Jaden was speechless.
“Look, I don’t need this. You’re not better than me. If you won’t help me, I’ll find someone who will. You’re not the only splitter in Tamlando, you know. I hear Reth Warren is also quite proficient. Some might say better.”
“Look, any splitter you go to will have to pink-slip you. The computers are linked. They’ll know this is your third time for treatment.”
“My parents won’t let me end up in the Unemployed Zone.”
“If that’s the case, why are you sneaking around behind their backs, demanding treatment on the sly?” Jaden asked. “Because they’re so supportive of you and your addiction?”
Ally folded her arms across her chest. “Take me home.”
“No problem.” He’d be glad to be rid of her.
As they neared Ally’s home, she finally spoke. “Cut the lights. It’s past my curfew.”
Jaden shut off the headlamps. This girl was bound to get him in trouble one way or another. His stupid Phoenix 5000 slid onto the darkened landing pad next to Ally’s parents’ home in the estimable upper-class neighborhood.
Ally paused, her finger hovering above the button to open the door. She turned to Jaden, her upturned face filled with fear and desperation. “Are you sure there isn’t anything you can do for me? Some alternate path I don’t know about? It doesn’t matter how hard it is. I’ll do whatever it takes. . . . ” Her voice faded off painfully.
Jaden started to answer her, but realized he hadn’t the slightest clue what to say. Corporate Culture didn’t leave that many options for dealing with addiction.
“What are you doing with my daughter?” a deep voice boomed.
Mr. Fayre glared at the pair without saying another word.
Ally bounced to life. “Hi, Daddy!” she called, as if nothing on earth was wrong. She bounded out of the car and around to Jaden’s side. She opened the door and pulled Jaden toward her father.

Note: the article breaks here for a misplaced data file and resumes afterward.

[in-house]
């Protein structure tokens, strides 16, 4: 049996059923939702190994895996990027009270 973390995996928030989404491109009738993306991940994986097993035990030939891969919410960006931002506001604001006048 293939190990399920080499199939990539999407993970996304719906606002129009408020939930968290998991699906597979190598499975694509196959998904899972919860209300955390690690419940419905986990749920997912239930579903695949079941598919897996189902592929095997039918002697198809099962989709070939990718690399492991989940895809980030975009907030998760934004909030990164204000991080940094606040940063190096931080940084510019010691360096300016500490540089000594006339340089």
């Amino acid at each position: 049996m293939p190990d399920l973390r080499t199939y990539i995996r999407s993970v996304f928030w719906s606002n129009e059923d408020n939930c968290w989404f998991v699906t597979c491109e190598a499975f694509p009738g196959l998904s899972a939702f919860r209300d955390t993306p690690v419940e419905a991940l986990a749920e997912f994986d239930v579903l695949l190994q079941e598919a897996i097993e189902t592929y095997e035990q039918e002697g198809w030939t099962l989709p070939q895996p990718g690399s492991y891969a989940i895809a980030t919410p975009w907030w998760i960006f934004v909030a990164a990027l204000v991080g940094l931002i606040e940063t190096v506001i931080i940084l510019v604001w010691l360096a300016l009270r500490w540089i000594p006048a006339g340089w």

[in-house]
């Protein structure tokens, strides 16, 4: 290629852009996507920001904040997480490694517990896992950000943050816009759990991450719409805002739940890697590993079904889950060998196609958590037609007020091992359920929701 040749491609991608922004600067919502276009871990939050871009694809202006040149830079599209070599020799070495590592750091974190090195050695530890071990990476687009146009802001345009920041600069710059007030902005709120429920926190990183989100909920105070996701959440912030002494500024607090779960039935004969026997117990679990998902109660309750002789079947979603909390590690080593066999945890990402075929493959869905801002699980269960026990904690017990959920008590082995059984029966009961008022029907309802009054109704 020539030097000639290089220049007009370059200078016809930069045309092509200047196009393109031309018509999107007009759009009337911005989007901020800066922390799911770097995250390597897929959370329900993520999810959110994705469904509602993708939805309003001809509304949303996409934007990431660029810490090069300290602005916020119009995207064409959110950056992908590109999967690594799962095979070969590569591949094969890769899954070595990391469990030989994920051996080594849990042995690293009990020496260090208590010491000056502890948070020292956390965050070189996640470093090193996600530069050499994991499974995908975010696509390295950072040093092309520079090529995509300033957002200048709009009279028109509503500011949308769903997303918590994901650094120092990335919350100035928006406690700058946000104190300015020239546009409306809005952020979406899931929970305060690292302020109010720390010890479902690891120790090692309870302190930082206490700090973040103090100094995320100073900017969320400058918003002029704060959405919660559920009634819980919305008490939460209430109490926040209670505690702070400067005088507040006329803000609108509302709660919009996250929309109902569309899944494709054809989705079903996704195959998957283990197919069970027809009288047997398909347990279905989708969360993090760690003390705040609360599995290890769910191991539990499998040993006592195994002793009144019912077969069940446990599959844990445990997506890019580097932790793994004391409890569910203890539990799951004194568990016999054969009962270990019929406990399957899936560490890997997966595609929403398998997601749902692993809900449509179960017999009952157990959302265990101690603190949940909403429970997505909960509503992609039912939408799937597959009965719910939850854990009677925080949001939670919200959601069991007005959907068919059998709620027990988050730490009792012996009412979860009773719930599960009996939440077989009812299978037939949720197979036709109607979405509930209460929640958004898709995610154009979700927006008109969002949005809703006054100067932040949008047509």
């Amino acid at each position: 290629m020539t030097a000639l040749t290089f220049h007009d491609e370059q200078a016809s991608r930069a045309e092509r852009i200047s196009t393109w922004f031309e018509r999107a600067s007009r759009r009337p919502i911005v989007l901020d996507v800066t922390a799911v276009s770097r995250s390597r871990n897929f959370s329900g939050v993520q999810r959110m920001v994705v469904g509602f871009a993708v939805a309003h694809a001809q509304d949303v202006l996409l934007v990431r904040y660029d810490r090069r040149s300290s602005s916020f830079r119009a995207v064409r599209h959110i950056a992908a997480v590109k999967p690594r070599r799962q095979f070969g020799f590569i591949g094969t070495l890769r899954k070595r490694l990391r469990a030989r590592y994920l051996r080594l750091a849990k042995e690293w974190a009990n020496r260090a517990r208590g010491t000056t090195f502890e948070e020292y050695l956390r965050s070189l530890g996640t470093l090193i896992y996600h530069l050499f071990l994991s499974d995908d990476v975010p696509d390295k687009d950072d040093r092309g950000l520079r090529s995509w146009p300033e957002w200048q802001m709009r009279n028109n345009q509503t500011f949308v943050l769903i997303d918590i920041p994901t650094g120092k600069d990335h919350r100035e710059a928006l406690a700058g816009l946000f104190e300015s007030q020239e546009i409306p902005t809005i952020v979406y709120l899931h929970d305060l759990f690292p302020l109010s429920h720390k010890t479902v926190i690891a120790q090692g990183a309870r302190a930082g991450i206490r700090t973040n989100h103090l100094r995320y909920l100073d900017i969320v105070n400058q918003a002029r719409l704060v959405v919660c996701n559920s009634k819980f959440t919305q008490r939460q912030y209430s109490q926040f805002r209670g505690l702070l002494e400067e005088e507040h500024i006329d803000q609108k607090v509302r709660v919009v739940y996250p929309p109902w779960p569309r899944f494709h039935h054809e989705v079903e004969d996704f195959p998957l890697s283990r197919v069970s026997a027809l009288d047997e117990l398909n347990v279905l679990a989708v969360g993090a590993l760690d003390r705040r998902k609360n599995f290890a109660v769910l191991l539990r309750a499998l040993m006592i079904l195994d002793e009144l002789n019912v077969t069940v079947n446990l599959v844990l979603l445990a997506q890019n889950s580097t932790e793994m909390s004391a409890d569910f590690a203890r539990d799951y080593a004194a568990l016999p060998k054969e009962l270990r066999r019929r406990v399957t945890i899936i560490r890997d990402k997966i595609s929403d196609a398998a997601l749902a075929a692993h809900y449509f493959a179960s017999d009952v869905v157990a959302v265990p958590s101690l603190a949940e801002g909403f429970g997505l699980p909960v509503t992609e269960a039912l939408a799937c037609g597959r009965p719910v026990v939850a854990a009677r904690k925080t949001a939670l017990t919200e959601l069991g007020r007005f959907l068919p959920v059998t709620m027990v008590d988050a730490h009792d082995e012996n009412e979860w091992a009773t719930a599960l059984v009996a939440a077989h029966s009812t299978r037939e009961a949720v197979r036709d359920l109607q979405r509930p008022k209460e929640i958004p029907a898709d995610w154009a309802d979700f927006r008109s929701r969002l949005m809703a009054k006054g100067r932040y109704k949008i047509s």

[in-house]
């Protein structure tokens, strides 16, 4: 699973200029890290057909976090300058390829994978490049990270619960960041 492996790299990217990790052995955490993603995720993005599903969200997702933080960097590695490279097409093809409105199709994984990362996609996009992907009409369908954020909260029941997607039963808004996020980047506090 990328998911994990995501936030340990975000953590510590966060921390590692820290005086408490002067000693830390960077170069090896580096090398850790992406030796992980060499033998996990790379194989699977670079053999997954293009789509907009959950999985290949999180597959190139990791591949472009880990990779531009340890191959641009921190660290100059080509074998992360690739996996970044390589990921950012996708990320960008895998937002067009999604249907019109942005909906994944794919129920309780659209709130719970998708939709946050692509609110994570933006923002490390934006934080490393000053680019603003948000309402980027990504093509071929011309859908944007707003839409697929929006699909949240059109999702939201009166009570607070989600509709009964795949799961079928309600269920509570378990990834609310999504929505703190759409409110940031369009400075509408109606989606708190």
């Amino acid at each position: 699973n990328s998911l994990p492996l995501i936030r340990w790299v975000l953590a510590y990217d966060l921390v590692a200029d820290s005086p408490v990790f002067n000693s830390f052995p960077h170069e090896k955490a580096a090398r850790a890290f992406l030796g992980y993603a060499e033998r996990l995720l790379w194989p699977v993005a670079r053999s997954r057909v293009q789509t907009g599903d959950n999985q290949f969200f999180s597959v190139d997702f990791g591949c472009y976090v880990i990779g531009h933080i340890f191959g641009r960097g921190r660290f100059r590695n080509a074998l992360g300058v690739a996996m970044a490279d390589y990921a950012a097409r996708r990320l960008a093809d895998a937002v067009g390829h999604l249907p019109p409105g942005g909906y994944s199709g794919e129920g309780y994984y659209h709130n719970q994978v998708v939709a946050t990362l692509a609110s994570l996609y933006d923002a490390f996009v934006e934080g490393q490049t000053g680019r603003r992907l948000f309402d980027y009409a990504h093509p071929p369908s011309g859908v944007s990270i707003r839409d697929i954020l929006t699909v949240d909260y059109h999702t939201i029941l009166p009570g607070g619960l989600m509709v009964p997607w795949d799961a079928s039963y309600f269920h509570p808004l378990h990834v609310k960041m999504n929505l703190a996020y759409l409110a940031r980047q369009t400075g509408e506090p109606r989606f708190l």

“You remember Splitter Emory, don’t you, Daddy? We met at the Ybor Mall. I was out spending my allowance like a good employee. Jaden complimented me on how well I was doing and offered me a ride home. Isn’t that right, Jaden?”
Mr. Fayre ignored Ally’s blathering. “You’re late. It’s past your curfew.”
“Not much, Daddy, and I would have been even later if it wasn’t for Jaden. I just lost track of the time at the mall, that’s all.”
“It’s all being delivered. I didn’t think I’d have a ride home until I met Jaden.”
“You can fabricate whatever stories you’d like, but I know the truth. You probably spent it all at some rave.”
“Daddy, I’m cured. Ask Jaden. I don’t do that stuff anymore.”
“It doesn’t matter if you’re still raving or not. You’ll always be an addict—and an embarrassment.”
Jaden heard his own life echoed in Ally’s. Just as Ally’s father would always see her as an addict, Jaden feared The Corporation would always see him as the kid dealer they had scraped up off the streets so many years ago. But he’d gone through a metamorphosis, and so could Ally. They might not see it yet, but they would.
He couldn’t allow Mr. Fayre to abase his daughter further. “In my professional opinion, she’s doing quite well.”
Mr. Fayre narrowed his eyes. “In your professional opinion? What profession would that be—professional skateboarder? Besides, it’s only been a day.”
“Recidivism is almost nonexistent in my line of work.”
“And is that why you had to treat her twice?”
“A small leak in the fortifications, that’s all. Firmly patched and well secured, I assure you. You’ve got a good girl here, Mr. Fayre, and more important, an outstanding employee for The Corporation.”
Mr. Fayre snorted. “That’ll be the day.”
“Daddy, it’s true—”
“Don’t you ‘Daddy’ me! Get inside, Ally. Now.”
Mr. Fayre’s voice remained firm, but it lost its incensed edge. “Look, despite the freaky hair, you look like a well-intentioned kid, Jaden. Leave my daughter alone, for your own sake. She’s nothing but trouble.” He extinguished the porch light and went inside.
Jaden wanted to follow him, to decry his hateful words about his daughter, but he abstained. He had a better way of making Mr. Fayre understand. Just like The Corporation had helped him all those years ago, he’d help Ally become the person she wanted to be, no matter what the cost. And he knew just how to do it.